XLOOKUP is most commonly used for exact matches, but what if you don’t fully know what you’re searching for?
Fortunately, it supports wildcards, which are characters that take the place of text so you can perform partial matches. This is useful for widening the scope of your lookups.
The wildcards are defined on page 1. They are:
An asterisk represents any number of characters
A question mark represents one character
A tilde is the precursor for a literal character, in cases where *, ?, or ~ are looked up
𝗫𝗟𝗢𝗢𝗞𝗨𝗣 𝗠𝗮𝘁𝗰𝗵 𝗠𝗼𝗱𝗲𝘀
Page 2 shows the options the [𝚖𝚊𝚝𝚌𝚑_𝚖𝚘𝚍𝚎] argument offers. Let’s focus on the highlighted ones.
0 – 𝘌𝘹𝘢𝘤𝘵 𝘮𝘢𝘵𝘤𝘩 performs an exact match, meaning the 𝚕𝚘𝚘𝚔𝚞𝚙_𝚟𝚊𝚕𝚞𝚎 must be identical to the one found in the 𝚕𝚘𝚘𝚔𝚞𝚙_𝚊𝚛𝚛𝚊𝚢.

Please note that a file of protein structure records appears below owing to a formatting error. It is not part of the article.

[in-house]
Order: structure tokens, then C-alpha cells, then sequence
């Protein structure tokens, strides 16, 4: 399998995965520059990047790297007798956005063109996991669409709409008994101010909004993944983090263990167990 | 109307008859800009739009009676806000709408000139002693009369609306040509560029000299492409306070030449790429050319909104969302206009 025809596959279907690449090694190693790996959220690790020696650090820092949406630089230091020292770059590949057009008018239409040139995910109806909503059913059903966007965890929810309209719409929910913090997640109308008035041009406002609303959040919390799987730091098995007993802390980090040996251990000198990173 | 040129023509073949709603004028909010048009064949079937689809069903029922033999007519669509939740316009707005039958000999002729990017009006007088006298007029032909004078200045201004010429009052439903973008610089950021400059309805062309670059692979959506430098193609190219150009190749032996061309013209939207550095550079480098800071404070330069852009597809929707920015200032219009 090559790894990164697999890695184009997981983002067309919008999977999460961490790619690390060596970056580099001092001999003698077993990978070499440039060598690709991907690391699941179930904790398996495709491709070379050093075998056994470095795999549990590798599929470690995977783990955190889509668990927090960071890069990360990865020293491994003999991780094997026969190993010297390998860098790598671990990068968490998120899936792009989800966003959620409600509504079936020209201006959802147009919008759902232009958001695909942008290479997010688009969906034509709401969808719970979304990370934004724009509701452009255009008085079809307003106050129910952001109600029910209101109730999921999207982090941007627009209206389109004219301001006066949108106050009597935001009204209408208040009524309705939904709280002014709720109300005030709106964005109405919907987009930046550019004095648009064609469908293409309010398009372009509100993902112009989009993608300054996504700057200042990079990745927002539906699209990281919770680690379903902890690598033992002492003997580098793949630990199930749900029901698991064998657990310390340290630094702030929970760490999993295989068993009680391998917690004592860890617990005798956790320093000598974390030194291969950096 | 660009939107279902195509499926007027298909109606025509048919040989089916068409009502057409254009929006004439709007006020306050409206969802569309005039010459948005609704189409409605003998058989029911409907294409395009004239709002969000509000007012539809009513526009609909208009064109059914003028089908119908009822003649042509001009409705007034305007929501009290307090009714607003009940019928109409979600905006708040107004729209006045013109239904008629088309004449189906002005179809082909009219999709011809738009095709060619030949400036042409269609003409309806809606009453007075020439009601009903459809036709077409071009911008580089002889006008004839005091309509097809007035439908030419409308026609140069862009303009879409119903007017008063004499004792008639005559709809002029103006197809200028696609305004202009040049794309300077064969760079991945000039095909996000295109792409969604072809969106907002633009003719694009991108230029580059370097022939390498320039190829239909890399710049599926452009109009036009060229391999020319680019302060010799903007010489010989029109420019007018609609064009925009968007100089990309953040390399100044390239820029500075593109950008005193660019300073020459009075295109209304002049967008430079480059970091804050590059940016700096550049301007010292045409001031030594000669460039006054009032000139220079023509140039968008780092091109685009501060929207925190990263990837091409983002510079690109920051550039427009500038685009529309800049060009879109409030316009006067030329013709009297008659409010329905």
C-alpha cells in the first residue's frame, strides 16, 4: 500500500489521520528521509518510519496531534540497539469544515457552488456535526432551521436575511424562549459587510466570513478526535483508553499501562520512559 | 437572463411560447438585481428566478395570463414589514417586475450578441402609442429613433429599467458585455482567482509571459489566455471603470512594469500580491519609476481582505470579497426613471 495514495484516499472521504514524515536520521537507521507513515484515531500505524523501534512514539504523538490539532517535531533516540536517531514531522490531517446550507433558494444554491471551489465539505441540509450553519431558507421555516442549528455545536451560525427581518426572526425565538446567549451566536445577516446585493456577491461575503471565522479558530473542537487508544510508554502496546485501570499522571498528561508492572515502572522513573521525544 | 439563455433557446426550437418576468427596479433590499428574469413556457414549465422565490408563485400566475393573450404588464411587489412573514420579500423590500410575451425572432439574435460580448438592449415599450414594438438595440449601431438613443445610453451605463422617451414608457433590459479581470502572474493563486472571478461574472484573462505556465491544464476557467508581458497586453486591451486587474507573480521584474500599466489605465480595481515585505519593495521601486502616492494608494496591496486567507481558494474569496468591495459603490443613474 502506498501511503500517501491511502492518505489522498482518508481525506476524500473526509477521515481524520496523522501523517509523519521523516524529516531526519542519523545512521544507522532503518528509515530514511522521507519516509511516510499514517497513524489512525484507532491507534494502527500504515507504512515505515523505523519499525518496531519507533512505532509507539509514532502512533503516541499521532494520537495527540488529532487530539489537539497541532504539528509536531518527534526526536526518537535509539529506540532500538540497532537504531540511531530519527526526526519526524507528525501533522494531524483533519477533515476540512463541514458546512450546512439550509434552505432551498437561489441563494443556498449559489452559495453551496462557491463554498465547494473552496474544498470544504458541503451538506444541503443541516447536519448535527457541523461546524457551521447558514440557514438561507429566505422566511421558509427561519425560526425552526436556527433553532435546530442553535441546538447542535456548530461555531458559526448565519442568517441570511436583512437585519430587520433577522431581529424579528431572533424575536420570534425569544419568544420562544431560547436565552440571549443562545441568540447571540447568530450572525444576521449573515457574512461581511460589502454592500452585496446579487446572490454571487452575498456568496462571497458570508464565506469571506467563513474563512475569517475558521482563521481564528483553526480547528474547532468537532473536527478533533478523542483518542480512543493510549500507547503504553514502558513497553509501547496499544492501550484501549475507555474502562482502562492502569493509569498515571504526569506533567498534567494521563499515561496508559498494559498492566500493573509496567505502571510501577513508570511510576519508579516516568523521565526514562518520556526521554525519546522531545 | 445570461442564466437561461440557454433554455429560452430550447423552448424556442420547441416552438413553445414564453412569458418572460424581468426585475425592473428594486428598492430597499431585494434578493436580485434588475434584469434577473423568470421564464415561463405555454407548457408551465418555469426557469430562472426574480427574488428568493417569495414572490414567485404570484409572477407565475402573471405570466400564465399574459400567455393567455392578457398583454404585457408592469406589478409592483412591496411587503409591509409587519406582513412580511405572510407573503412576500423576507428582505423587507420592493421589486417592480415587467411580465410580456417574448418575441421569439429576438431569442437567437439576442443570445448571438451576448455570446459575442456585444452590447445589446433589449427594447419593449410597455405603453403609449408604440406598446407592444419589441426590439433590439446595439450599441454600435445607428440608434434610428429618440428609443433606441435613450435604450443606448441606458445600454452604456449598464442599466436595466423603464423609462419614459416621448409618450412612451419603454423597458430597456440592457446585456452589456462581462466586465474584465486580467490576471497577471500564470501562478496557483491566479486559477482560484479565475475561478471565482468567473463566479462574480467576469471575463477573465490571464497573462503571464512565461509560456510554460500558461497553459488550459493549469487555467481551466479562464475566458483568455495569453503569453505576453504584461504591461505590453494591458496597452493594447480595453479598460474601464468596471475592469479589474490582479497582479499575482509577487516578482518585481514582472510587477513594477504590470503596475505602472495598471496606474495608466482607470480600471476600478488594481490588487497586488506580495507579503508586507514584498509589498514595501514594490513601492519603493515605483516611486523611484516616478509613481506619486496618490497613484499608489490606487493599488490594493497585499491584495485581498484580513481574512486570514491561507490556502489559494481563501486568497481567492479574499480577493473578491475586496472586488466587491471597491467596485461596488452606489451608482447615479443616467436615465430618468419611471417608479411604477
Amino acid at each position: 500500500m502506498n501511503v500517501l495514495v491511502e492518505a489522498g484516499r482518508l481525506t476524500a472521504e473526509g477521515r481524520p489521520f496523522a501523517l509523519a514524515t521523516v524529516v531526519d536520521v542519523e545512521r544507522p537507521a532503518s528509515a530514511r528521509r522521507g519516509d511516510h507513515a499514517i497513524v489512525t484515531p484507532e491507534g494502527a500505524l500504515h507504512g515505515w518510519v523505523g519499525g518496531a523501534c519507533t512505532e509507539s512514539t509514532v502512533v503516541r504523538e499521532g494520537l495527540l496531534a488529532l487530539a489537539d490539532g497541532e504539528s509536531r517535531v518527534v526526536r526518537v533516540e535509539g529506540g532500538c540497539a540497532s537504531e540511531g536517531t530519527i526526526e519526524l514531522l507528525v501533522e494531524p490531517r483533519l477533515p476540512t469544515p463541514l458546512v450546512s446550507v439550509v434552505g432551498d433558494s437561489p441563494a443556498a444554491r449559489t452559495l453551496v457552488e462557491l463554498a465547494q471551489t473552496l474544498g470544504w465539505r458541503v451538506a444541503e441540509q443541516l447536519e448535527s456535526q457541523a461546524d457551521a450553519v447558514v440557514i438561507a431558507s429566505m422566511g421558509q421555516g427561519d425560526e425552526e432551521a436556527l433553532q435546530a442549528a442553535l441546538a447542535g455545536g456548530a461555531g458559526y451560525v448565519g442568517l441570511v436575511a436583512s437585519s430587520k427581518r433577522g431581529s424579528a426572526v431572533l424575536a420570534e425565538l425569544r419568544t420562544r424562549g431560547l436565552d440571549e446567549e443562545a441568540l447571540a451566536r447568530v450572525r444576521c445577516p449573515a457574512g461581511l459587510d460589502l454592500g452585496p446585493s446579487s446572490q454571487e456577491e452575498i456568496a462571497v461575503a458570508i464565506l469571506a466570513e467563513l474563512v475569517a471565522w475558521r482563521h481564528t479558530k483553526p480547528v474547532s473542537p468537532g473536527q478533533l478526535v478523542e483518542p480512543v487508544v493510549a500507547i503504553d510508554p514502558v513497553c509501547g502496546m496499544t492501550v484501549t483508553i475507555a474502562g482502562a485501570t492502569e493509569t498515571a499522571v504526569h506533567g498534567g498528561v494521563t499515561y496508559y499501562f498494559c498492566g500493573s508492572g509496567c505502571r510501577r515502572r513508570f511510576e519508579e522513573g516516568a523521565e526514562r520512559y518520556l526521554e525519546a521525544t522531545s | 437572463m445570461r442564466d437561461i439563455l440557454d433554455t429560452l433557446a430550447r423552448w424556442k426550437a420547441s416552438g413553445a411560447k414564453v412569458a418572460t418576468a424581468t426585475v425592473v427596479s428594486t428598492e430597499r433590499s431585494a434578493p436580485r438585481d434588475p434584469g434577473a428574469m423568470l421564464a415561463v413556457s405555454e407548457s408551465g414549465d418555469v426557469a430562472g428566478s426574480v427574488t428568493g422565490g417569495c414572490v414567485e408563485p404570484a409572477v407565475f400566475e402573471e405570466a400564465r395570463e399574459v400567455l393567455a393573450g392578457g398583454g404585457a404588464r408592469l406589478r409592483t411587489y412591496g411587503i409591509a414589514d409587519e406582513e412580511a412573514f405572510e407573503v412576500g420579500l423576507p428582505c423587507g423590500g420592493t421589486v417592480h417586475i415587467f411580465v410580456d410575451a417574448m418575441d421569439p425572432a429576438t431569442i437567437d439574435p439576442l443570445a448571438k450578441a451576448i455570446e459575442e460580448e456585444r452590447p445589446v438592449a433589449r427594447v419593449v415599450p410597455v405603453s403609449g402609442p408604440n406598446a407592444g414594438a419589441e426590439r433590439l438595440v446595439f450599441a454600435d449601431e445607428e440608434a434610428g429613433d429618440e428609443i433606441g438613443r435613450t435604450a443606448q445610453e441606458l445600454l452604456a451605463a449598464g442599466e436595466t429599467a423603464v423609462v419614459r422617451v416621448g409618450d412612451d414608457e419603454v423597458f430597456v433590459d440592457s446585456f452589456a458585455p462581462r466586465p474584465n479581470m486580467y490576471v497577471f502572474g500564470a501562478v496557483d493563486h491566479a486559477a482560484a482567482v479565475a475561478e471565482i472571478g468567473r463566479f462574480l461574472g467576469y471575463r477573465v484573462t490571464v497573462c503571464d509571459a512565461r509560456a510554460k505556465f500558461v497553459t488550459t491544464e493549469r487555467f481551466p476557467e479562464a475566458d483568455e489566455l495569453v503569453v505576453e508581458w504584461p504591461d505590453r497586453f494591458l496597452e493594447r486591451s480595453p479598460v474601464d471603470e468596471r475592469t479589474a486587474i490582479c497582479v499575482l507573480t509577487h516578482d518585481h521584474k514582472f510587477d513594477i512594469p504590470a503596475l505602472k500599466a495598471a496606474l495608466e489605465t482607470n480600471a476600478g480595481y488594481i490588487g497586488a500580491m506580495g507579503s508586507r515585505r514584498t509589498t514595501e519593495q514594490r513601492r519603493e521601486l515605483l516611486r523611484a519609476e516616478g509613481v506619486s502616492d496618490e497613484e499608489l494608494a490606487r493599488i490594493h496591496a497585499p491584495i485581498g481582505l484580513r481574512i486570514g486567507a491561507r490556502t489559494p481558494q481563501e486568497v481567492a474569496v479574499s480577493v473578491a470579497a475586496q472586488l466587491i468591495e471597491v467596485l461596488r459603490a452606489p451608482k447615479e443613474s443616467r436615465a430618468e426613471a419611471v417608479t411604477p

2 – 𝘞𝘪𝘭𝘥𝘤𝘢𝘳𝘥 𝘤𝘩𝘢𝘳𝘢𝘤𝘵𝘦𝘳 𝘮𝘢𝘵𝘤𝘩 is used for partial matches, and gives special meaning to the *, ? and ~ characters.
For both, an #N/A error is returned if a match cannot be found.
XLOOKUP defaults to 0 – 𝘌𝘹𝘢𝘤𝘵 𝘮𝘢𝘵𝘤𝘩 if [𝚖𝚊𝚝𝚌𝚑_𝚖𝚘𝚍𝚎] is omitted.
Page 3 contains a table called tblData, which houses several text values alongside corresponding numbers. Below it are a few lookup examples for each wildcard that return matching numbers.
Notice how the exact matches respond differently to the wildcard ones. The former treats them just like any other character, whereas the latter doesn’t.